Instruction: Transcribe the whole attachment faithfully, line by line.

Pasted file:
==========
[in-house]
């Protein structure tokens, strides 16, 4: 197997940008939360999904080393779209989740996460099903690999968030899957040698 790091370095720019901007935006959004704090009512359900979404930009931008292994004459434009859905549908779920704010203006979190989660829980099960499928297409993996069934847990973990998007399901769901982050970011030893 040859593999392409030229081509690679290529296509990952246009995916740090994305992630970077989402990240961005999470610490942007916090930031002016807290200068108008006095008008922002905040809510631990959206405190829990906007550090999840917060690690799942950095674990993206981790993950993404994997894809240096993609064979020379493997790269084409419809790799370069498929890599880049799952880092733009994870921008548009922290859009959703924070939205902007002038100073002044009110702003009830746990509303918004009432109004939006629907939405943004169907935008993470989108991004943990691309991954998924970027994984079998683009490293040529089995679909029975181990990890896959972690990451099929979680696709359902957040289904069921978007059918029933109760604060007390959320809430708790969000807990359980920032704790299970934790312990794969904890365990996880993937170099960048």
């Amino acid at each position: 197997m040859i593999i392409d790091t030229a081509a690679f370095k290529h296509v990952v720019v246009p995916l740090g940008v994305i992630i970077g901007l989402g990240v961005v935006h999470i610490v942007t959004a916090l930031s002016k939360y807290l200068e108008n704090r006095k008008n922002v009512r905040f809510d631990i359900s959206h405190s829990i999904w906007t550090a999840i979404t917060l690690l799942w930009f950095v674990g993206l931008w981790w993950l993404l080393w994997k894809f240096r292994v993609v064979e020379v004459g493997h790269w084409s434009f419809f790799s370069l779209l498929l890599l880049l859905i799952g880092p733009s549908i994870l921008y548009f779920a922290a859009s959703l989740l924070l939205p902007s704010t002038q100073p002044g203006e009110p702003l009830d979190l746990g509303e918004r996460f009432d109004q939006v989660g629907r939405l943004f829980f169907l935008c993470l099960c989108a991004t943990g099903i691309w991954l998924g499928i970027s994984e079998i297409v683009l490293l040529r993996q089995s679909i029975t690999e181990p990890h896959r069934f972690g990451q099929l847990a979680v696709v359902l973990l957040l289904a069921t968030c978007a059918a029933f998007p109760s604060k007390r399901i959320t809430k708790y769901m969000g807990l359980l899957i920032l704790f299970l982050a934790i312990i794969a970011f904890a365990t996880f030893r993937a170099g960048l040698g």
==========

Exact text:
[in-house]
């Protein structure tokens, strides 16, 4: 197997940008939360999904080393779209989740996460099903690999968030899957040698 790091370095720019901007935006959004704090009512359900979404930009931008292994004459434009859905549908779920704010203006979190989660829980099960499928297409993996069934847990973990998007399901769901982050970011030893 040859593999392409030229081509690679290529296509990952246009995916740090994305992630970077989402990240961005999470610490942007916090930031002016807290200068108008006095008008922002905040809510631990959206405190829990906007550090999840917060690690799942950095674990993206981790993950993404994997894809240096993609064979020379493997790269084409419809790799370069498929890599880049799952880092733009994870921008548009922290859009959703924070939205902007002038100073002044009110702003009830746990509303918004009432109004939006629907939405943004169907935008993470989108991004943990691309991954998924970027994984079998683009490293040529089995679909029975181990990890896959972690990451099929979680696709359902957040289904069921978007059918029933109760604060007390959320809430708790969000807990359980920032704790299970934790312990794969904890365990996880993937170099960048």
């Amino acid at each position: 197997m040859i593999i392409d790091t030229a081509a690679f370095k290529h296509v990952v720019v246009p995916l740090g940008v994305i992630i970077g901007l989402g990240v961005v935006h999470i610490v942007t959004a916090l930031s002016k939360y807290l200068e108008n704090r006095k008008n922002v009512r905040f809510d631990i359900s959206h405190s829990i999904w906007t550090a999840i979404t917060l690690l799942w930009f950095v674990g993206l931008w981790w993950l993404l080393w994997k894809f240096r292994v993609v064979e020379v004459g493997h790269w084409s434009f419809f790799s370069l779209l498929l890599l880049l859905i799952g880092p733009s549908i994870l921008y548009f779920a922290a859009s959703l989740l924070l939205p902007s704010t002038q100073p002044g203006e009110p702003l009830d979190l746990g509303e918004r996460f009432d109004q939006v989660g629907r939405l943004f829980f169907l935008c993470l099960c989108a991004t943990g099903i691309w991954l998924g499928i970027s994984e079998i297409v683009l490293l040529r993996q089995s679909i029975t690999e181990p990890h896959r069934f972690g990451q099929l847990a979680v696709v359902l973990l957040l289904a069921t968030c978007a059918a029933f998007p109760s604060k007390r399901i959320t809430k708790y769901m969000g807990l359980l899957i920032l704790f299970l982050a934790i312990i794969a970011f904890a365990t996880f030893r993937a170099g960048l040698g």